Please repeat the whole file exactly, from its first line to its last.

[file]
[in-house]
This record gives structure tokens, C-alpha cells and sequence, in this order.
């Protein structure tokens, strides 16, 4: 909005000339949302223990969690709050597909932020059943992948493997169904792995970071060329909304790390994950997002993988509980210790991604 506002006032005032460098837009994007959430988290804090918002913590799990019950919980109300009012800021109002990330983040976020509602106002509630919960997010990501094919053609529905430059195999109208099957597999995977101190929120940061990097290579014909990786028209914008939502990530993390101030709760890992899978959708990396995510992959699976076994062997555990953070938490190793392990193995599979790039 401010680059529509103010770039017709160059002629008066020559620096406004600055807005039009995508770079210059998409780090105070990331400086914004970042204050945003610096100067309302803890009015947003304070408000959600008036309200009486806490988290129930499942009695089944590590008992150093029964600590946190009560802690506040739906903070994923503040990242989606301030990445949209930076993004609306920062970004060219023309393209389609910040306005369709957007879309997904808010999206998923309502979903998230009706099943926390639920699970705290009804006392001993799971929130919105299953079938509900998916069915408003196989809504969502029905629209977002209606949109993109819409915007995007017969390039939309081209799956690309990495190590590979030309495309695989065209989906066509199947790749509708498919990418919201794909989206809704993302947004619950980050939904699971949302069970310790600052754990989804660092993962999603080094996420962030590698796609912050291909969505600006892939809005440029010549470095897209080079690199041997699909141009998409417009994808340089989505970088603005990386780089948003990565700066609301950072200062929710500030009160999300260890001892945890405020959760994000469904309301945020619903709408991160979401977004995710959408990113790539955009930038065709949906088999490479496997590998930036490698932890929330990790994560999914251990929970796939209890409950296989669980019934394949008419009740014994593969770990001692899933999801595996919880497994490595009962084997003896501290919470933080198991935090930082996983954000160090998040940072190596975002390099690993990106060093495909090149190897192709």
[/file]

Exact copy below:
[in-house]
This record gives structure tokens, C-alpha cells and sequence, in this order.
């Protein structure tokens, strides 16, 4: 909005000339949302223990969690709050597909932020059943992948493997169904792995970071060329909304790390994950997002993988509980210790991604 506002006032005032460098837009994007959430988290804090918002913590799990019950919980109300009012800021109002990330983040976020509602106002509630919960997010990501094919053609529905430059195999109208099957597999995977101190929120940061990097290579014909990786028209914008939502990530993390101030709760890992899978959708990396995510992959699976076994062997555990953070938490190793392990193995599979790039 401010680059529509103010770039017709160059002629008066020559620096406004600055807005039009995508770079210059998409780090105070990331400086914004970042204050945003610096100067309302803890009015947003304070408000959600008036309200009486806490988290129930499942009695089944590590008992150093029964600590946190009560802690506040739906903070994923503040990242989606301030990445949209930076993004609306920062970004060219023309393209389609910040306005369709957007879309997904808010999206998923309502979903998230009706099943926390639920699970705290009804006392001993799971929130919105299953079938509900998916069915408003196989809504969502029905629209977002209606949109993109819409915007995007017969390039939309081209799956690309990495190590590979030309495309695989065209989906066509199947790749509708498919990418919201794909989206809704993302947004619950980050939904699971949302069970310790600052754990989804660092993962999603080094996420962030590698796609912050291909969505600006892939809005440029010549470095897209080079690199041997699909141009998409417009994808340089989505970088603005990386780089948003990565700066609301950072200062929710500030009160999300260890001892945890405020959760994000469904309301945020619903709408991160979401977004995710959408990113790539955009930038065709949906088999490479496997590998930036490698932890929330990790994560999914251990929970796939209890409950296989669980019934394949008419009740014994593969770990001692899933999801595996919880497994490595009962084997003896501290919470933080198991935090930082996983954000160090998040940072190596975002390099690993990106060093495909090149190897192709």